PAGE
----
Depending on the operating conditions of the motor vehicle, different filter functions FF are defined and provided to the filter element 12. By the action of filter function FF, a fixed relationship between the control deviation Δ1=nIN,SOLL -NIN,IST and the desired value d/dt(nIN,SOLL) for gradient d/dt(nIN) of transmission input speed nIN is preset for the output quantity of filter element 12. In the event of sudden changes in the desired value nIN,SOLL of transmission input speed nIN, a defined desired value for gradient d/dt(nIN) of transmission input speed nIN is always required in relation to control deviation Δ1. In other words, the action of filter function FF checks how (by means of which gradient) the control deviation Δ1=nIN,SOLL -nIN,IST is set to zero. Filter function FF is designed, for example, according to comfort, maximum vehicle acceleration, or optimum fuel consumption. Depending on the current operating conditions of the vehicle, and using the filter functions FF provided to the filter element 12, the respective adequate current filter function FFa is generated (either by using the function values of just one of the filter functions FF or by using the function values of at least two filter functions FF). As the output quantity of filter element 12, the function values of the current filter function Ffa as filter values FW are fed to the summation element 21 at controller input RE2 of the second control circuit 2 as reference magnitude FG2. By appropriately selecting the action of filter functions FF for filter element 12, or by suitable generation of the respective current filter function FFa or filter values FW, the control response of the second control circuit 2 (speed gradient controller) is influenced such that, in the event of any changes in the desired value nIN,SOLL of transmission input speed nIN, the transmission ratio UV, as control variable SG, is changed in line with current requirements (for instance, to provide optimum fuel consumption).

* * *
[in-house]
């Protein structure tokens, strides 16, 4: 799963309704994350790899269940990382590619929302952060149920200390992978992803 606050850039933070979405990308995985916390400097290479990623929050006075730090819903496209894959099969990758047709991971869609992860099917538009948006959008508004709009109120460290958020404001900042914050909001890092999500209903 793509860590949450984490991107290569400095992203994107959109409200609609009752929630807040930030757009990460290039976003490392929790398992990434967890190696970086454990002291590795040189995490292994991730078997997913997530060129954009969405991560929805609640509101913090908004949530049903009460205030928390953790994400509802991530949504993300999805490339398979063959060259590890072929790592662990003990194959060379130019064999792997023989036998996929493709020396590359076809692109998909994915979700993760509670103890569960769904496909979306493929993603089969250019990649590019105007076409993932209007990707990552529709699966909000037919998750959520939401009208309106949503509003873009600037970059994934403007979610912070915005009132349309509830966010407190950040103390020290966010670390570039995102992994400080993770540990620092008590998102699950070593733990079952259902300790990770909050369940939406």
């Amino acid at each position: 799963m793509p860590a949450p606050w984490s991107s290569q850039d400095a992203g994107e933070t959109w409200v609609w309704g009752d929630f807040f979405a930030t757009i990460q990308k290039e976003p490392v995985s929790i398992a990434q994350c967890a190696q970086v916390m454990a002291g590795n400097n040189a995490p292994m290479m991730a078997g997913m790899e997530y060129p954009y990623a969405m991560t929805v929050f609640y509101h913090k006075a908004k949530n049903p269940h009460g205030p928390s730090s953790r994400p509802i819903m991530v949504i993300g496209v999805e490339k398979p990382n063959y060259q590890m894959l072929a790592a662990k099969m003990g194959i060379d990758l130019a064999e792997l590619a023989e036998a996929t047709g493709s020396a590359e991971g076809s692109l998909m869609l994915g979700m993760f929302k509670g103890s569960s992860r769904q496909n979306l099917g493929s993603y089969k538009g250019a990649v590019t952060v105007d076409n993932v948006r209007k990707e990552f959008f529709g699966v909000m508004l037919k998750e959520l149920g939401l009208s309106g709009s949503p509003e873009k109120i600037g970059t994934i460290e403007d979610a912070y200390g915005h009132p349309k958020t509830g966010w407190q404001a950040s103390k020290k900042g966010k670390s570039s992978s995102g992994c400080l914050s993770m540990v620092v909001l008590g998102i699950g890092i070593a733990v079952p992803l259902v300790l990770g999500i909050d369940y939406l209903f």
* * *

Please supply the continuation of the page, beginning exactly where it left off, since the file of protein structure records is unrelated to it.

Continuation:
By way of example, FIGS. 2 and 3 show the action of different filter functions FF complete with the input quantity desired value nIN,SOLL of the transmission input speed nIN and the output quantity controlling speed vn of desired value nIN,SOLL of transmission input speed nIN in relation to two characteristic criteria for the operating conditions of the motor vehicle.